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Verdict pending: Driverless car crash to challenge U.S. laws

A Tesla Model S crashed into a fire engine while on Autopilot mode. (Photo: Tesla)

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Stephan Giesler
Stephan Giesler

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Hello, automated driving community! GM and Tesla are involved in automated driving accidents, insurer Allianz wants to change the access to driving data and Europe’s start-ups need stronger support: we bring you this week’s key stories from the world of automated driving.

Last December, a Chevy Bolt was changing lanes on a Californian highway when it collided with a motorbike. Its rider Oscar Nilsson suffered neck and shoulder injuries and is now taking legal action. Nothing to write home about, you may say. And it’s true: sadly, there are thousands of those kind of accidents every day. Except that in this case, the Chevy was operating in autonomous mode. Which means that General Motors is now facing one of the first lawsuits involving an accident with an autonomous vehicle.

Like in every proper legal case, there are two sides to the story. Nilsson’s lawyer claims that the Chevy, which was running in autonomous mode with a back-up driver behind the wheel, “suddenly veered back into Nilsson’s lane, striking Nilsson and knocking him to the ground”. A GM spokesperson, on the other hand, told Jalopnik:  “The San Francisco Police Department collision report determined that the motorcyclist merged into our lane before it was safe to do so.”

Courts will have to judge what at first looks like a run of the mill civil lawsuit – but the impact of the decision could be far-reaching because it touches a fundamental legal question: are existing laws sufficient to deal with previously uncharted territory like this? This seemingly small case could soon put the U.S. legal framework to the test and to complete the “pioneer case” picture, it will be interesting to see if and how the court will get access to the Chevy’s sensor data.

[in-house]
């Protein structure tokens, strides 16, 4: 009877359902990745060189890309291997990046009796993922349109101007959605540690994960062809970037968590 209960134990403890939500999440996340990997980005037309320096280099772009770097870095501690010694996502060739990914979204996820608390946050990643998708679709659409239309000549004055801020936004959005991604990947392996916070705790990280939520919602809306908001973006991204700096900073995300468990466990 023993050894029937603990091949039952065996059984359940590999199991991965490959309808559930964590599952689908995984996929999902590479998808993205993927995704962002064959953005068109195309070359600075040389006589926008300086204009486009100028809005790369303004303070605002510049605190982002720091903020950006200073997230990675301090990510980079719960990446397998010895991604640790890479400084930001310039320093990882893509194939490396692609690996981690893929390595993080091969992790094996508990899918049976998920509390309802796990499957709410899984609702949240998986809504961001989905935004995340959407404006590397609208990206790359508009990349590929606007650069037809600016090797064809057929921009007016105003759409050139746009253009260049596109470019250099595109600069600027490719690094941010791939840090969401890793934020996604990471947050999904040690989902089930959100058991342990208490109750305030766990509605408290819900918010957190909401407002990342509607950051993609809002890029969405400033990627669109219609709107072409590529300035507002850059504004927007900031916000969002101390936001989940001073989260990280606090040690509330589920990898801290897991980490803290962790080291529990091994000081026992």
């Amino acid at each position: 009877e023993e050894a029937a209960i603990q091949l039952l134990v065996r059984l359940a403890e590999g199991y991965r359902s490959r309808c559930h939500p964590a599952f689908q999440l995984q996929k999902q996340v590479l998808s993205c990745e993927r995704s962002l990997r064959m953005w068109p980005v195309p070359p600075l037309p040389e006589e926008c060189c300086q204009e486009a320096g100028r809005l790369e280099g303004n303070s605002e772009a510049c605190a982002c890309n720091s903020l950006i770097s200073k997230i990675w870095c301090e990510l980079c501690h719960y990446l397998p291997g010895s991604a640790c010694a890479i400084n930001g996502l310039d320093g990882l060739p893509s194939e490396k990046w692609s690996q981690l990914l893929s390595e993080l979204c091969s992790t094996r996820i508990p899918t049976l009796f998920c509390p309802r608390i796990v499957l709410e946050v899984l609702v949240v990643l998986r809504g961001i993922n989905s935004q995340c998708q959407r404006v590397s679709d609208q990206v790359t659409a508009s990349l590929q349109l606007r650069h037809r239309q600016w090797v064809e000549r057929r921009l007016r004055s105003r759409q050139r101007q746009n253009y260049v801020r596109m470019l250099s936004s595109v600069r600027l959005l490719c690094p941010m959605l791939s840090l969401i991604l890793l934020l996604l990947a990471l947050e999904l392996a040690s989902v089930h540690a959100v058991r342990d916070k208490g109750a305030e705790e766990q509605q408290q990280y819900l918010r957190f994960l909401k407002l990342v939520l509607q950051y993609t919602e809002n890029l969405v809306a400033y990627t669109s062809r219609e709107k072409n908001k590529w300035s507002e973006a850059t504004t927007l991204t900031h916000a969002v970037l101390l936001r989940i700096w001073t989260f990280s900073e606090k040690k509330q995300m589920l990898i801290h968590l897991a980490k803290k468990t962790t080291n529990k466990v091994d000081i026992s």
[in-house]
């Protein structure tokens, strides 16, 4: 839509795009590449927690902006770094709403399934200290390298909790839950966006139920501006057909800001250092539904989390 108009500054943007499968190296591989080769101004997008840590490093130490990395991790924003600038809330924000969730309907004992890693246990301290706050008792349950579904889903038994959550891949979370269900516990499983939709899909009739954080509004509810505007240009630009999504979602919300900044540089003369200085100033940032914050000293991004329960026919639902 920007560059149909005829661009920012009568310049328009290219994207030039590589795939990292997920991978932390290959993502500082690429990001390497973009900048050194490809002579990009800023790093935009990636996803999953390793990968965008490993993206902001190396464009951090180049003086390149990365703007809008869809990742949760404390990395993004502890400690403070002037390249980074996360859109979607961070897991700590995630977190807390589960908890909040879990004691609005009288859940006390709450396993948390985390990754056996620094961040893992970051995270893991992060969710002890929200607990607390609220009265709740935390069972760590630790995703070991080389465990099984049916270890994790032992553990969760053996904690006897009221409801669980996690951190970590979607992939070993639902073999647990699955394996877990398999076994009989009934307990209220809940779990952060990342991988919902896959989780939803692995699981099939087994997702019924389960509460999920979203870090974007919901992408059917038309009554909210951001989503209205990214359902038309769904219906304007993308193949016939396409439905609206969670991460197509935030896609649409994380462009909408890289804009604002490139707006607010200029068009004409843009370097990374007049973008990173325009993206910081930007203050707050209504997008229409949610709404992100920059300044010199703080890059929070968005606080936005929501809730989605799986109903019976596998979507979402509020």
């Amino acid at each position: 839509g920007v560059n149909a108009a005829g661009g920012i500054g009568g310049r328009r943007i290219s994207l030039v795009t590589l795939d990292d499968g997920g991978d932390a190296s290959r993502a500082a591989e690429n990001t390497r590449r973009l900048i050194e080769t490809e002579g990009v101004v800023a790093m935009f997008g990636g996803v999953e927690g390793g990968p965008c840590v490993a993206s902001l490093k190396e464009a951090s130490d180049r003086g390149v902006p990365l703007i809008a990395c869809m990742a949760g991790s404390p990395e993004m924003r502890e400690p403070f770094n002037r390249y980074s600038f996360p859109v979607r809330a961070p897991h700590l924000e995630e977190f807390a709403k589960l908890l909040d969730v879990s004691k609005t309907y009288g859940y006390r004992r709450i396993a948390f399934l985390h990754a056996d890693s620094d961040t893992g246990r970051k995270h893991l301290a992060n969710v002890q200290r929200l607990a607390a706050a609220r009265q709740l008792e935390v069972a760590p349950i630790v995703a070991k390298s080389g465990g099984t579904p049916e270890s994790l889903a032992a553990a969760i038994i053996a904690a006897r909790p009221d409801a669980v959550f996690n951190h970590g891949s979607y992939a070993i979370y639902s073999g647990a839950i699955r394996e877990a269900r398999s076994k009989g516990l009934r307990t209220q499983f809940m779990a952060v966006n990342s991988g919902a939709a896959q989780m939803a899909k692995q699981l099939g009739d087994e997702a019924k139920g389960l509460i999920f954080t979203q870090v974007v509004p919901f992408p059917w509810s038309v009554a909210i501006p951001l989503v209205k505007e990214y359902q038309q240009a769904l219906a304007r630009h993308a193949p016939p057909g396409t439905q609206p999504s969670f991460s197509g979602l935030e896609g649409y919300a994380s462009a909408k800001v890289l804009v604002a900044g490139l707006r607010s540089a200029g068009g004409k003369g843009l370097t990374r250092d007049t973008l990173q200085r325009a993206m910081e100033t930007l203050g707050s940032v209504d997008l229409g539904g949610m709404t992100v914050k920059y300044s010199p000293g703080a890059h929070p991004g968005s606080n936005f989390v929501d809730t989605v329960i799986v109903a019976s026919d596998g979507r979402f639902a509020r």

Show us your data, Tesla

Speaking of data, another fundamental legal discussion surrounds liability: who pays if driverless crash? This is closely connected to the question of who caused an accident – man or machine?

As if on cue, a second accident in California made headlines last week involving Tesla’s Autopilot.

According to the BBC, the Model S “ploughed into the rear” of a parked Culver City fire engine, supposedly at a speed of 65 miles per hour (105 km/h). Luckily, no one was hurt. The car owner claimed the car was in Autopilot mode when the accident occurred.

Tesla so far hasn’t confirmed or disputed this – although Tesla is able to analyze data gathered by its vehicles to determine the cause of crashes. But just like other car companies, it is protecting this data like its own property. Insurance companies like Allianz have long criticized this “data monopoly”.

Now Allianz has come up with an interesting suggestion: an independent trustee should control and give access to the customers’ data. In case of an accident, this could help clarify the question of liability. It is an idea worth pursuing – an unbiased authority that could mediate between the interests of consumers, carmakers, insurers and law enforcement.

As for the latest incident, it should once again be mentioned that Autopilot in Tesla’s reading doesn’t mean that the car is self-driving – it is a level 2 automation driver assistance feature.

Should the statement of the driver in Culver City hold true, it would once again prove the fact that the feature's name is misleading and confuse customers.

Money, money, money: the top funded start-ups in 2017

It is not exactly an investigative revelation that investments in driverless car companies have reached lofty heights. Still, to look at the numbers every now and then can be useful for some insights.

According to Nanalyze, Shanghai based company NIO (focusing on fast EV’s with automated driving functionalities for the Chinese market) topped the list with 2.1 billion U.S. dollars’ worth of funding in 2017. Following in second place with 1 billion U.S. dollars was Pittsburgh-based artificial intelligence start-up Argo.ai, which was subsequently acquired by Ford.

Of the top 10, five companies originate in the United States, while four are from China and one is from Israel. If you are missing some European representation, that makes two of us. While past studies have shown countries like Germany or Sweden to be in a more competitive position than China, it will be interesting to watch how this unequal flow of money could potentially have an impact on their speed of innovation.

So long, drive safely (until cars are driverless),

Stephan Giesler

Editor-in-Chief, 2025AD

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